Instructors (Spring 2024)


Learn about our instructors for Data Matters: Spring Ahead 2024.


Andy Bowman

East Carolina University

Teaching: Intermediate Python

Andy Bowman is an Assistant Professor of Management Information Systems at East Carolina University. His research interests include information security behaviors, digital piracy, and human-computer interactions. As a professor he focuses on teaching the innate potential of information systems to improve organizational processes and supplement our ever-growing digital world. He also teaches students to think logically, design databases, and how to create effective programs to analyze data.

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Jonathan Duggins

NC State University

Teaching: Introduction to Programming in R

Jonathan Duggins is an award winning Associate Teaching Professor and Coordinator of the Undergraduate Professional Partnership Program in the Department of Statistics at North Carolina State University. He has worked in industry as a biostatistician and has taught at multiple universities. Jonathan has always been dedicated to education and that is his main role at NCSU where he teaches undergraduate and graduate courses with an emphasis on statistical programming languages in both face-to-face and distance education courses.

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Amy Hemmeter

Teaching: Overview to AI and Deep Learning

Amy Hemmeter is a Sr. Manager of Data Science in Natural Language Processing at Workhuman. She has over 5 years of experience in industry in NLP as a Data Scientist, Machine Learning Engineer, Manager and Lecturer. She has worked on projects ranging from Conversational AI to Information Retrieval to Generative AI. She received her MSA from the Institute for Advanced Analytics at North Carolina State University in 2018, where she has also taught an annual workshop on Natural Language Processing since 2020. As someone who transitioned into data science and NLP from a linguistics background (an MA she also earned at NCSU in 2016), she cares deeply about translating complex topics in data science into information that students from all backgrounds can understand, as well as making that information relevant and practical to students who wish to make a career in industry.

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Edgar Lobaton

NC State University

Teaching: Deep Learning with Python

Dr. Lobaton received the B.S. degree in mathematics and the B.S. degree in electrical engineering from Seattle University in 2004. He completed his Ph.D. in electrical engineering and computer sciences from the University of California, Berkeley in 2009.

He is currently a Professor in the Department of Electrical and Computer Engineering at North Carolina State University. Dr. Lobaton joined the department in 2011.

His research focuses on the development of pattern recognition, estimation theory, and statistical and topological-data-analysis tools applied to wearable health monitoring, robotics and computer vision. He was awarded the NSF CAREER Award in 2016. Prior to joining NC State, he was awarded the 2009 Computer Innovation Fellows post-doctoral fellowship award and conducted research in the Department of Computer Science at the University of North Carolina at Chapel Hill. He was also engaged in research at Alcatel-Lucent Bell Labs in 2005 and 2009.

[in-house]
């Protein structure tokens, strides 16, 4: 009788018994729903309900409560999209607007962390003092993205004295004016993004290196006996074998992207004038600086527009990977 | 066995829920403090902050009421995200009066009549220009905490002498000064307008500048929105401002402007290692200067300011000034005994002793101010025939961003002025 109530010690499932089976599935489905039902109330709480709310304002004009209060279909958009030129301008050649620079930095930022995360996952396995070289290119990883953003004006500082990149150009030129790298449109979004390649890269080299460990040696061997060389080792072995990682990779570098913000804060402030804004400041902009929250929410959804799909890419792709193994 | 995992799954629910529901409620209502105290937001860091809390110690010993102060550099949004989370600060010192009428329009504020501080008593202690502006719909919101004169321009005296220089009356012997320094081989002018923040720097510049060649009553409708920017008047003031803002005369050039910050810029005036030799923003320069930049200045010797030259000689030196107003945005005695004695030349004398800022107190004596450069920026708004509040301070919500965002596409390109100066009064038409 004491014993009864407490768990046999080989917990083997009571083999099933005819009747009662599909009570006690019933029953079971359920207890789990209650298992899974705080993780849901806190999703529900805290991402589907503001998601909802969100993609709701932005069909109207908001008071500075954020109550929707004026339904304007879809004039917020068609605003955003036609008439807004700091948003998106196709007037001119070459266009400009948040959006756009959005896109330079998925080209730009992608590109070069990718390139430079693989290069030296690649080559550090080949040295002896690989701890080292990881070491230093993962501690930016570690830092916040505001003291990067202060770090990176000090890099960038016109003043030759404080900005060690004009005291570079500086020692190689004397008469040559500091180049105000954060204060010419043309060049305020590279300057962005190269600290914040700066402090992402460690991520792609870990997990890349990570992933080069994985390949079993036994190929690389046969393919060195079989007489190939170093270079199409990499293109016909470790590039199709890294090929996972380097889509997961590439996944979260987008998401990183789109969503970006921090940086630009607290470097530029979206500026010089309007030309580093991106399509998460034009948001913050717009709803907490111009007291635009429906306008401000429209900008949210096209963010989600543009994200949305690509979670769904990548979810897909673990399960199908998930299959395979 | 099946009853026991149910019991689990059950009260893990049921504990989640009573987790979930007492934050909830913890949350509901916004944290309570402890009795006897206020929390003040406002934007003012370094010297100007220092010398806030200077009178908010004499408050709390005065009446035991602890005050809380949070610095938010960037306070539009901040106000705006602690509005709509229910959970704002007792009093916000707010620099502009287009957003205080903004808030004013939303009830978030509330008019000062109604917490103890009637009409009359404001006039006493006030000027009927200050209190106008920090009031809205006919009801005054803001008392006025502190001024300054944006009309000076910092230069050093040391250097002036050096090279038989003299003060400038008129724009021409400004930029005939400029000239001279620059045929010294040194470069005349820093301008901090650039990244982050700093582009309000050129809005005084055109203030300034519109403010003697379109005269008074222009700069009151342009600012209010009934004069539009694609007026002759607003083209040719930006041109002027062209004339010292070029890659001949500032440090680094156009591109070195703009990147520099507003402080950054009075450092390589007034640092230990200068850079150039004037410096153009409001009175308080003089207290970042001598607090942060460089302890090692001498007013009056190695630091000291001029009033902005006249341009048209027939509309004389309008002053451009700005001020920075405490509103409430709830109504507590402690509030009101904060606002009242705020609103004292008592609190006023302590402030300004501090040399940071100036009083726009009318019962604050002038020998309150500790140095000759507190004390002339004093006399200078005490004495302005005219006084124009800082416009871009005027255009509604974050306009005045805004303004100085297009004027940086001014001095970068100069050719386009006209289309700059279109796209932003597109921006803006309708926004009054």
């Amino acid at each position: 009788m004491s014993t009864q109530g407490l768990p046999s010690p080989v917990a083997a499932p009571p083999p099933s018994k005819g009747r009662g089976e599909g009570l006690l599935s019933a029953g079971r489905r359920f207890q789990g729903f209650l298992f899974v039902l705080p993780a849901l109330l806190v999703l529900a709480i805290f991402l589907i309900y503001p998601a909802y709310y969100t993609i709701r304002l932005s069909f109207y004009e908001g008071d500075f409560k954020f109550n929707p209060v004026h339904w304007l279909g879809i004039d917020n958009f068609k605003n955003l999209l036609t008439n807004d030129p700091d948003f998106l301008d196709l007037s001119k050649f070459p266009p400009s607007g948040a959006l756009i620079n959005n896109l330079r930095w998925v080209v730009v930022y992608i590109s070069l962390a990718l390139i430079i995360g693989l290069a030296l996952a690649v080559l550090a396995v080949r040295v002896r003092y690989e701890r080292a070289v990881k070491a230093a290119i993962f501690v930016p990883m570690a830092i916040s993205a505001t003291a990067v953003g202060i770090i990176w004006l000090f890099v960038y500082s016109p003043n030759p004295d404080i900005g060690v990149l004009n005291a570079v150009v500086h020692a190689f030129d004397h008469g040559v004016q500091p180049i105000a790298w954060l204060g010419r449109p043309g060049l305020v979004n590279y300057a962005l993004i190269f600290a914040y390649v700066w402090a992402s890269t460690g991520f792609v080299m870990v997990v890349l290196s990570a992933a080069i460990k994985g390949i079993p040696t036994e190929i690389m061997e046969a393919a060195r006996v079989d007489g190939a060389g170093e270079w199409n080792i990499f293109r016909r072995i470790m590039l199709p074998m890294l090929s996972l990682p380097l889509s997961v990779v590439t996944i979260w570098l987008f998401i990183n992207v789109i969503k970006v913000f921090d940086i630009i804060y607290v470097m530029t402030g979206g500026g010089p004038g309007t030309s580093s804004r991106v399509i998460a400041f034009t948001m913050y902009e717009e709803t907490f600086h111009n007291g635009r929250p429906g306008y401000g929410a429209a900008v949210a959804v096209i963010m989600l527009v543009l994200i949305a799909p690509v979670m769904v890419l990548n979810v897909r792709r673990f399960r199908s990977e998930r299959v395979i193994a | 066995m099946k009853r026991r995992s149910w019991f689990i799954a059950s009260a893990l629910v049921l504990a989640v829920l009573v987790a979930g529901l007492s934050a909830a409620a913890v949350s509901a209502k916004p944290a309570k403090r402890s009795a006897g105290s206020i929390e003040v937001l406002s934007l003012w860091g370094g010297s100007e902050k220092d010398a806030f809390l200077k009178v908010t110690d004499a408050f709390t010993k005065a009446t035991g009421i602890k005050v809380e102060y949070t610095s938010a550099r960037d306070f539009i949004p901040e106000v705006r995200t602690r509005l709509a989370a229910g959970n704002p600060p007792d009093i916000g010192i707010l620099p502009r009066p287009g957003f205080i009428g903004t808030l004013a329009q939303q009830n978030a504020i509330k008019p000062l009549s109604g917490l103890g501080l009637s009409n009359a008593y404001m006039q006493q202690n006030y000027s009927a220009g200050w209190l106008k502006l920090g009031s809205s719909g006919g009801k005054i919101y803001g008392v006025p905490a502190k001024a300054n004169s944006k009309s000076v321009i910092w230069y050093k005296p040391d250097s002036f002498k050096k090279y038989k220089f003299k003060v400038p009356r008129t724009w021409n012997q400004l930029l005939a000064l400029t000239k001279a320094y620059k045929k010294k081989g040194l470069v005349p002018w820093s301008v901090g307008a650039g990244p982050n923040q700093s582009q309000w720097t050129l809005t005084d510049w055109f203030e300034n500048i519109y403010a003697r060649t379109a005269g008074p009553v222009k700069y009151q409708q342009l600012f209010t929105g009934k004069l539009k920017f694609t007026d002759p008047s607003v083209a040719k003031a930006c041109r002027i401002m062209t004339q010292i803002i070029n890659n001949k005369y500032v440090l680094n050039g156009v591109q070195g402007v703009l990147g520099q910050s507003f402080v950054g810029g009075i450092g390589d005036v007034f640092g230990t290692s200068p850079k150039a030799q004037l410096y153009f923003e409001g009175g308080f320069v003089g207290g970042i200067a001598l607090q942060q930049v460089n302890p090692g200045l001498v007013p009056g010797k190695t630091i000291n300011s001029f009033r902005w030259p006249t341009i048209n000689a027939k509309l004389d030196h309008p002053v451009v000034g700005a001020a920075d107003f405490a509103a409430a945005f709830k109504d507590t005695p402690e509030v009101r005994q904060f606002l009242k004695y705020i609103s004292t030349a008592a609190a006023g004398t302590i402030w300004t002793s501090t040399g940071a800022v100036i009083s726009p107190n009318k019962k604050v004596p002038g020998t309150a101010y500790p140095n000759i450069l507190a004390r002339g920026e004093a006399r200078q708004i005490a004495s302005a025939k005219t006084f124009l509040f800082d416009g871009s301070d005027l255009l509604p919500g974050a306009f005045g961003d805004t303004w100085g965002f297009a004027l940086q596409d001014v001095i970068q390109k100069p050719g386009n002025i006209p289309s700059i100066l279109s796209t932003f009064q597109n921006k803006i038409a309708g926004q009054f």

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Eric Monson

Duke University

Teaching: Intermediate Data Visualization

Eric Monson is a data visualization specialist with the Duke University Libraries’ Data and Visualization Services. Although his PhD is in Applied Physics, from 2007 until he joined DVS in 2015, he collaborated with Duke faculty and graduate students from Math to Computational Biology to Art History, helping them transform, visualize and understand their data. In this position he enjoys introducing people to important skills they need but were never trained in, whether that means teaching visual design and communication to scientists, or helping humanists incorporate technology into their scholarship.

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Santiago Olivella

University of North Carolina, Chapel Hill

Teaching: Basics of R for Data Science and Statistics

Santiago Olivella is an Associate Professor of Political Science. Prior to joining the faculty at the University of North Carolina-Chapel Hill, he was an Assistant Professor at the University of Miami and a Visiting Research Scholar at Princeton Politics’ Q-APS Program. Originally from Colombia, he received his Ph.D. in Political Science from Washington University in St. Louis, and specializes in developing and applying statistical models—particularly Bayesian probabilistic models and machine learning techniques—to study electoral and legislative politics. His work focuses on the measurement of latent traits (such as group memberships of networked actors) and the political consequences of electoral and legislative institutions (particularly as they interact with geographic patterns of political support). You can find some of his peer reviewed work in Political Analysis, American Journal of Political Science, British Journal of Political Science, Electoral Studies, and theJournal of Politics.

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